public struct Bitly {
    public static func shorten(urlString : String) throws -> String {
        do {
            let endPoint = apiEndpoint + urlString.urlEscapedRepresentation
            guard let url = NSURL(string: endPoint) else {throw BuildError("Could not construct URL")}
            let request = NSURLRequest(URL:url)
            let data = try NSURLConnection.sendSynchronousRequest(request, returningResponse: nil)
            if let node = XMLParser.parseXML(data),
                dataNode = node.childWithKey("data"),
                urlNode = dataNode.childWithKey("url"),
                leafValue = urlNode.cleanLeafValue {
                    return leafValue
            }
        }
        catch {throw error}
        throw BuildError("Unable to shorten URL \(urlString)")
    }
} 

Eliminating Optionals

My new version doesn't return an optional. When the routine succeeds, it returns a ready-to-use String, not a String?. This is a hallmark of Swift 2.0. You use far fewer optionals. While this code contains an if-let cascade, it's used only for my custom XMLParser struct, which I have yet to refactor in any major fashion.

Two calls that escape if-let include the NSURL constructor and the synchronous request.

The constructor now uses Swift 2.0's guard syntax. NSURL instances are fallible. They can return nil or a URL value. Using guard guarantees that any nil results exit the current scope, in this example by throwing an error. That means the guard let assignment is guaranteed to be non nil. The new URL value can be used directly without tests or unwrapping. It is no longer an optional.

Guard statements can also be cascaded as you do with if-let. This creates a simple way to establish variables at the start of your methods and functions, with a single error-handling block should any of your variable pre-conditions fail.

Eliminating Error Variables

The following is the sendSynchronousRequest method declaration for 1.2.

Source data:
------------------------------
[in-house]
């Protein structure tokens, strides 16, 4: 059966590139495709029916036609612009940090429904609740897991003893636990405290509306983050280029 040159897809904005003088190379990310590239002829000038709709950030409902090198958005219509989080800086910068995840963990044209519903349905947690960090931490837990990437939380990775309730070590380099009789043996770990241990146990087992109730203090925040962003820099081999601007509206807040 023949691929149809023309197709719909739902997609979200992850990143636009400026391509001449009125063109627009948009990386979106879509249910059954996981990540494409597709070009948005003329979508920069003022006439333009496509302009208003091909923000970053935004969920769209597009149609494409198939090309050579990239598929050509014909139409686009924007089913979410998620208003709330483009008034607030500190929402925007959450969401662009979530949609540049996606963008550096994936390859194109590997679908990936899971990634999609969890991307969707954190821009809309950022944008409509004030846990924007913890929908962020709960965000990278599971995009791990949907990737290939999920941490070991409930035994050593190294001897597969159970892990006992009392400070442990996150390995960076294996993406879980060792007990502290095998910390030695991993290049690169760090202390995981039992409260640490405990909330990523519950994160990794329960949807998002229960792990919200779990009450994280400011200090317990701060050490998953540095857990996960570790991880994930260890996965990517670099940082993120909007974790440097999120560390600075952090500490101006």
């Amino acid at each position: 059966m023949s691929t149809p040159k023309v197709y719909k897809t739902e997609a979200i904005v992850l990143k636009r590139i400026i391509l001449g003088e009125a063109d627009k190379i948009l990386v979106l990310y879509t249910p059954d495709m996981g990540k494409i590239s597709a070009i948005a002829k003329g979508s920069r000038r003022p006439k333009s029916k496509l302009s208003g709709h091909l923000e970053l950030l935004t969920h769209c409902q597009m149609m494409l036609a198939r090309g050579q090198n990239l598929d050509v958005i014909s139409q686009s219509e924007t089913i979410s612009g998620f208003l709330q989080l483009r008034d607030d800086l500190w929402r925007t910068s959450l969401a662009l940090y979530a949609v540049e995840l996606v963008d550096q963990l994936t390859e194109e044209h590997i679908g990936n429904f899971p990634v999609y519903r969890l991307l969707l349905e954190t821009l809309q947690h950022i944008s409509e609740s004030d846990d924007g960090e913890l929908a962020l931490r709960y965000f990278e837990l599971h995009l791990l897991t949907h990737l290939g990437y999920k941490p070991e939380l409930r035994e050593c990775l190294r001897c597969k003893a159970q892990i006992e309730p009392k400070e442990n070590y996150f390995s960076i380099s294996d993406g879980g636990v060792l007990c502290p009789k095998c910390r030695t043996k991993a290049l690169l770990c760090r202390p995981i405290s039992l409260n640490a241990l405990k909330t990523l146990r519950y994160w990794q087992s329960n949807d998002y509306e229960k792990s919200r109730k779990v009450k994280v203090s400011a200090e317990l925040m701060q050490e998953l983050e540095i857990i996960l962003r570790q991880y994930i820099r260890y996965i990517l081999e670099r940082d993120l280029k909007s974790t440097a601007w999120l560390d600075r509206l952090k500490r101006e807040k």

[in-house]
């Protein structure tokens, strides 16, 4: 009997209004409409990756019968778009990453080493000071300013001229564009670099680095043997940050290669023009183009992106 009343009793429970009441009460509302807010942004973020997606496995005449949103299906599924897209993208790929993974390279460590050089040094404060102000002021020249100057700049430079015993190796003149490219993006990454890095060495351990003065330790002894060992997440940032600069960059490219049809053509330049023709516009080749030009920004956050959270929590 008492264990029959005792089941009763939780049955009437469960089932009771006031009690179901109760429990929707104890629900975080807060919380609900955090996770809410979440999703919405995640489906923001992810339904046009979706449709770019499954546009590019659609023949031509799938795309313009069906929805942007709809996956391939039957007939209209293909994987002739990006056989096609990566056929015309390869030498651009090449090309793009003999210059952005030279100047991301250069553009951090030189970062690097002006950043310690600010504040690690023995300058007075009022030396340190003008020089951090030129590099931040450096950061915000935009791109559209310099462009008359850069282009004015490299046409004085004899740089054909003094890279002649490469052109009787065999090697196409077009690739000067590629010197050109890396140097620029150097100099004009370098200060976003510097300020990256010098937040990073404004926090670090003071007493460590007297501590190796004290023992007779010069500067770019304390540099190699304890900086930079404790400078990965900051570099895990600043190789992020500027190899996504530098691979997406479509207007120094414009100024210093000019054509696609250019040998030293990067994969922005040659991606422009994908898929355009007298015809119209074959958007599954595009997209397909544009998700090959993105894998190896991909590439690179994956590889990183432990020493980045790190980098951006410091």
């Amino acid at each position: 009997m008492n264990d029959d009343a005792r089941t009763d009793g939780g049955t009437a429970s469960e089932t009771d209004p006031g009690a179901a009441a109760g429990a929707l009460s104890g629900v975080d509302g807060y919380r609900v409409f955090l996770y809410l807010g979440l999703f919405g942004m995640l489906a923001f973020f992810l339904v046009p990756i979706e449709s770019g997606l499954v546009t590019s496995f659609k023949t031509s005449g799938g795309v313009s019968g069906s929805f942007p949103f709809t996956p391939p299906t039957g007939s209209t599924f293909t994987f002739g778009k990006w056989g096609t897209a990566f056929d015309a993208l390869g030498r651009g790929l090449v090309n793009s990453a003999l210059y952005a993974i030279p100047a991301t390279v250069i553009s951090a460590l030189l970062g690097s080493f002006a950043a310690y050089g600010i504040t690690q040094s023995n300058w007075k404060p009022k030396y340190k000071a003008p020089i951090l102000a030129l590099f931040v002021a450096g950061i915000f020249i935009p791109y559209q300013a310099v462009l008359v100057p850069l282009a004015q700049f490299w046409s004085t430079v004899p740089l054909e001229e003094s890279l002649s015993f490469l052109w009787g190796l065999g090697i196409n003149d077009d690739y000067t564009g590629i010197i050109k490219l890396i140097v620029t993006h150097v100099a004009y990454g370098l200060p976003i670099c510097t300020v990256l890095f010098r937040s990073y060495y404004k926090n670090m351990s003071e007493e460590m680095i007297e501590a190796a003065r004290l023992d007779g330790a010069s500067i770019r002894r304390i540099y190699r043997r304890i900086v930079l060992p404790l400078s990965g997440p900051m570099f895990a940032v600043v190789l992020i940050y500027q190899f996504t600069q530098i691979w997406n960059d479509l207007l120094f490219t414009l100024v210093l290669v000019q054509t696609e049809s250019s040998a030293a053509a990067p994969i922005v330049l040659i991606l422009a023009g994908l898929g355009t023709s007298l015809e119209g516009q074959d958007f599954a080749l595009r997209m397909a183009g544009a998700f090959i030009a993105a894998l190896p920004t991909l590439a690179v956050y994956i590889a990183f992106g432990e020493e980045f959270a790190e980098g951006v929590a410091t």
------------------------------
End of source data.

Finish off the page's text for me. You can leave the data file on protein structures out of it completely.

class func sendSynchronousRequest(
    request: NSURLRequest, 
    returningResponse response: AutoreleasingUnsafeMutablePointer, 
    error: NSErrorPointer) -> NSData?

Compare this with the same method, as it is declared in 2.0.

  class func sendSynchronousRequest(
    request: NSURLRequest, 
    returningResponse response: AutoreleasingUnsafeMutablePointer) throws -> NSData

In the 2.0 update, the NSError variable disappeared from my primary scope. It also left the sendSynchronousRequest method, which now takes only two parameters. Updated Cocoa annotation means this request is now explicitly fallible and can throw an error. The throws keyword declares this behavior.

Importantly, the return type is now NSData and not NSData?. Error-handling ensures that there is only one success path for this call, and that path involves a non-optional result. This bypasses old-Swift if-let and Objective C if-not-nil checks, simplifying code and enabling errors to move directly to handlers.

My updated code uses a catch clause not so much because it needs one but to show where you might catch an error to enable clean wrap-up.

Speaking of clean-up, Swift 2.0 adds a defer statement. Defer adds commands that delay execution until the current code block prepares to exit. You can close files, deallocate resources, and perform any other clean-up that might otherwise need handling from early exit fail conditions in a single call.

Each defer block executes at the end of a scope whether or not errors were encountered. They're stored in a stack so they execute in reverse order of their declarations.

Wrap-up

Swift 2.0's new error handling features enable you to create code that focuses more on successful calls and less on endless error conditions. It allows you to restructure your methods and functions to handle a one-true-path of success instead of many-failing-paths of failure. It's an exciting development for the language and a promising one for developers looking to see how this language will fit into their daily workflow.